Wednesday, 26 January 2011

Is Hollywood listening in on my brain?

For the past few years, I’ve occasionally had this feeling that someone in Hollywood must be watching over me, or at least listening in on the strange ideas that go chunking through my head. The first I knew of this possibility was in early 2008, when I received word that there was to be a cartoon called Kung Fu Panda. At the time, I’d done quite a bit of research that would eventually form part of my book The Way of the Panda and was preparing to write and present a documentary called Panda Ambassador for BBC Radio 4.

Then, later that year, a big, red, London bus passed me bearing an advert that blurted out the next Hollywood cartoon offering: Space Chimps. When I looked it up online, this is what I found:
Ham III, the grandson of the first chimp astronaut, is blasted off into space by an opportunity-seeking senator. Soon, the fun-loving chimp has to get serious about the mission at hand: Rid a far-away planet of their nefarious leader. Fortunately for Ham III, two of his simian peers are along for the ride.
This was weird because I’d also been researching the life (and death) story of Ham the Astrochimp, the first primate to make it into space (on 31 January 1961). I like to think of him as Cameroon’s Gagarin. I was intrigued by the plot for Space Chimps, for I knew that the real Ham had never reproduced (though it’s rumoured that did strike up a friendship with a chimp called Maggie during his tenure at the North Carolina Zoo in the run up to his death in 1983).

Still, I was prepared to put the geek aside and embrace this fictional descendent. Even if no grandson ever existed for real, the appearance of one in fiction was certainly a nice tribute to the great chimponaut himself. I’ve written a "Shortcuts" piece for The Guardian’s G2 about Ham to mark the 50th anniversary of his historic flight on board the Mercury-Redstone 2 spacecraft.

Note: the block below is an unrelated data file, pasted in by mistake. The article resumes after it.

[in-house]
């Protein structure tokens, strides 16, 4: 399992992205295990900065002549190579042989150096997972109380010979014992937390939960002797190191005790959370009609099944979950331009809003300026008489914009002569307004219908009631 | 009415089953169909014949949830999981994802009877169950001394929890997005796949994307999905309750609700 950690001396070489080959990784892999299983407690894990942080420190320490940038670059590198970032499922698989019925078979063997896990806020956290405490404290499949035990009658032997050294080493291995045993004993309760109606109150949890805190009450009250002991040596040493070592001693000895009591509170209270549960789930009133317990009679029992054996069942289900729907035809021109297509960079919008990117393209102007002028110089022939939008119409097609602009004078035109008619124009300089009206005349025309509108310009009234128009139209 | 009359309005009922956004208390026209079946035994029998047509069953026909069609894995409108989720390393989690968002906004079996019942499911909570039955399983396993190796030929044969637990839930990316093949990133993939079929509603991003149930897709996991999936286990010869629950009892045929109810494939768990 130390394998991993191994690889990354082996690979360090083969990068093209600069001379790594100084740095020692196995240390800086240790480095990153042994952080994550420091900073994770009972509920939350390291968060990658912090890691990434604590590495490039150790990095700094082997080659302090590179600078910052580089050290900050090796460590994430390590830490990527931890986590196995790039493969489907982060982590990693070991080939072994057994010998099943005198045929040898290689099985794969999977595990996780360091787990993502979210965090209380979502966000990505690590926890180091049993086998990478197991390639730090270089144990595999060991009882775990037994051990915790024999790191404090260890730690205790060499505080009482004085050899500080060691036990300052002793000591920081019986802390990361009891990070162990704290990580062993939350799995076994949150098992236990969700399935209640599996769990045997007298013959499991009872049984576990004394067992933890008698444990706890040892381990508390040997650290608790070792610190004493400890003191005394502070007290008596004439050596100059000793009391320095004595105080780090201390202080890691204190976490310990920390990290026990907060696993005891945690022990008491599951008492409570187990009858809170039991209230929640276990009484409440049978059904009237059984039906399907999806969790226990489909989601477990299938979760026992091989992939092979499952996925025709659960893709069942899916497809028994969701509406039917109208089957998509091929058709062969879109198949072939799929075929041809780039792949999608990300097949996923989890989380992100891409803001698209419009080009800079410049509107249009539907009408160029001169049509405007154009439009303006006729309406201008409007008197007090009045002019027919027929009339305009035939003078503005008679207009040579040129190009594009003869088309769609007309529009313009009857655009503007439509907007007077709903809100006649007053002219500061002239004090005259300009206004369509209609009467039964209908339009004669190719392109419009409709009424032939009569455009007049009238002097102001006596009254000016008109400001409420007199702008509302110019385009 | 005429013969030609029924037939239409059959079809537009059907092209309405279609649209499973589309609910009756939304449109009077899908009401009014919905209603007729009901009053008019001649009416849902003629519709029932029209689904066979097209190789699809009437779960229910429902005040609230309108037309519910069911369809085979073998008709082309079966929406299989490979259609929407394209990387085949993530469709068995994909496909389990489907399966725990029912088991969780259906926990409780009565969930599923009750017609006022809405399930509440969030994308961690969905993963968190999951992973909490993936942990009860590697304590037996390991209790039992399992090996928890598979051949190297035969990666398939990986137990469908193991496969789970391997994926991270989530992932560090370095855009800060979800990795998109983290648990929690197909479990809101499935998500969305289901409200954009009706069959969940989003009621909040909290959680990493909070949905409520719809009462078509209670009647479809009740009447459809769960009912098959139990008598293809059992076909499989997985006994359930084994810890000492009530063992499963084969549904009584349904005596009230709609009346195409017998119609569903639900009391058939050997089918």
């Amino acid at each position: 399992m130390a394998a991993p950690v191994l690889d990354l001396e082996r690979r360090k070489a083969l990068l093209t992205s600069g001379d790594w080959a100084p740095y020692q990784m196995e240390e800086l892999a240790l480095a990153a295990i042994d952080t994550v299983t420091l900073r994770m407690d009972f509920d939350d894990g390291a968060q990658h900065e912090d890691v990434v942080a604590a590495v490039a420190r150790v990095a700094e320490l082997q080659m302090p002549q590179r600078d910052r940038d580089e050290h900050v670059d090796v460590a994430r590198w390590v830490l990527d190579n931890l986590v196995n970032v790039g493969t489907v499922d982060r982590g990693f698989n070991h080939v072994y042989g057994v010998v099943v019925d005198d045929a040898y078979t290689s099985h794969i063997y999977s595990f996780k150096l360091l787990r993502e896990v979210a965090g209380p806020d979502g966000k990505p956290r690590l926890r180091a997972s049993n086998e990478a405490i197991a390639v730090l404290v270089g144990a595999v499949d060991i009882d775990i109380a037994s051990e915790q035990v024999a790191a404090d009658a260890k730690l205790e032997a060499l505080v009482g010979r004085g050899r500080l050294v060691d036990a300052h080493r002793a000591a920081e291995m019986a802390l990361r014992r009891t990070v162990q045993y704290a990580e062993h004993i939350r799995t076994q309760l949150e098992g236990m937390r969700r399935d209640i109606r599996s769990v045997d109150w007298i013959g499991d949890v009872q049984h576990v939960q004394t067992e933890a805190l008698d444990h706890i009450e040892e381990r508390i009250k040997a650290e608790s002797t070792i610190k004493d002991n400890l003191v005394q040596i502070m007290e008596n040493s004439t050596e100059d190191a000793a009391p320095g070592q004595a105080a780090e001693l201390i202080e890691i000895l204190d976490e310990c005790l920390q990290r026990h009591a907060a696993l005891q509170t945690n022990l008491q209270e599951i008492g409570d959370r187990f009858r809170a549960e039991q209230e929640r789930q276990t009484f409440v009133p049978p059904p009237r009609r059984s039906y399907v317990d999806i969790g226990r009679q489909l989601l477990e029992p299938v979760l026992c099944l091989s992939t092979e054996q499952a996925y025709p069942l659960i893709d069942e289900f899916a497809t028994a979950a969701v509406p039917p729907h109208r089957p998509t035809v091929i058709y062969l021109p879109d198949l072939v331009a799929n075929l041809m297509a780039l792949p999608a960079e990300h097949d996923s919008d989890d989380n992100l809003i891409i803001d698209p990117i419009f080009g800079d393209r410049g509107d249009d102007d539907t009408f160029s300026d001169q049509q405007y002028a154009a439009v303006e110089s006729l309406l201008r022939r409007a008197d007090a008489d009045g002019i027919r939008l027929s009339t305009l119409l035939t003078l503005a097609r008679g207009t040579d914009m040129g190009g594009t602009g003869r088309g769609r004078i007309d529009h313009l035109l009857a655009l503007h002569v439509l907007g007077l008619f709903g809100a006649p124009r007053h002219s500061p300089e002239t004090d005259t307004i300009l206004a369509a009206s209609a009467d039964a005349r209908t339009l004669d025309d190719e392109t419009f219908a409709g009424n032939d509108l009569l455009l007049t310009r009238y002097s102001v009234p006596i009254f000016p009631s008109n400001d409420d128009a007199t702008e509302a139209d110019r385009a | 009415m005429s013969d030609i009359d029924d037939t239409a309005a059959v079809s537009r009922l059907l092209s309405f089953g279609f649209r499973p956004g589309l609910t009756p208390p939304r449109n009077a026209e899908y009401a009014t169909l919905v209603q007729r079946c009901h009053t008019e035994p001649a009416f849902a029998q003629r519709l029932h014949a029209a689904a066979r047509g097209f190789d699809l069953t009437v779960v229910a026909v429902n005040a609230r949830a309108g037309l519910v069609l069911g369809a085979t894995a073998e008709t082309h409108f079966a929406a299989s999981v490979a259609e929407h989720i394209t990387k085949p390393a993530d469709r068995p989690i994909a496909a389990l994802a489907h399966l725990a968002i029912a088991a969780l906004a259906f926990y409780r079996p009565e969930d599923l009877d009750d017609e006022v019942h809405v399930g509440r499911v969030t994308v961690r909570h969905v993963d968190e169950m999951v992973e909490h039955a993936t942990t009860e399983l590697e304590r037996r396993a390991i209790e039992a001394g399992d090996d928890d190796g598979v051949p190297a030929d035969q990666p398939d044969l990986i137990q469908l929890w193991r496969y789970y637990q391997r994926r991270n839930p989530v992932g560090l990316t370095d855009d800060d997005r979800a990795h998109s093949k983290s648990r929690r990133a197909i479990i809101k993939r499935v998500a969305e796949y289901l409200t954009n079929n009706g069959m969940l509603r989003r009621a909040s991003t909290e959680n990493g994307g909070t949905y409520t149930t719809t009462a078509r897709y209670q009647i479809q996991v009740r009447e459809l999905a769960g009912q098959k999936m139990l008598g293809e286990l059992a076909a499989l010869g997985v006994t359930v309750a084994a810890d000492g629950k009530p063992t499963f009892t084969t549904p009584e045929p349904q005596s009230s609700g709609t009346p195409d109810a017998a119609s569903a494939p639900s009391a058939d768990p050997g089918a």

Whilst Kung Fu Panda was nominated an Oscar in 2009 (for Best Animated Feature Film of the Year), Space Chimps received no accolades whatsoever save an irrelevant nomination for its “Outstanding Achievement in Casting”. As you will find out if you buy G2 on Monday or tune back into this blog for a more thorough version of events, the real Ham – the chimp that actually flew into space – was cast in many different roles in life and death: as a chimp, as a research animal, as a heroic American astronaut, as a zoo animal, as a museum specimen, as a teaching tool. Quite incredibly, his bones themselves have even been cast. It’s a zonking story.

Finally, with my contract to write my panda book long-since sealed, with the writing well under way and the cover finalised, I learned of a DVD film called Way Of The Panda, which excusing the absence of the definite article appeared to have lifted my title of my book in its entirety. I bought a copy of the DVD immediately, for research you understand, only to discover that though Way Of The Panda claims to have come “from the artists and animators of Shrek”, it is appalling. The only good thing that can be said about it (apart from the title, of course) is that it is SO appalling that does have the power to make you laugh (especially, as my sons will tell you, if you are under the age of ten).

I’m still a little puzzled why nobody has done a Great Escape-style movie based on Lonesome George, the Galapagos tortoise who has been in captivity now for almost 40 years. But now I’ve said it, I'm sure it won’t be long before it's in production.


  1. These have really been interesting and fun animated movies to watch and they really deserve to win an oscar. I liked the character of the panda most which is so cute and adorable.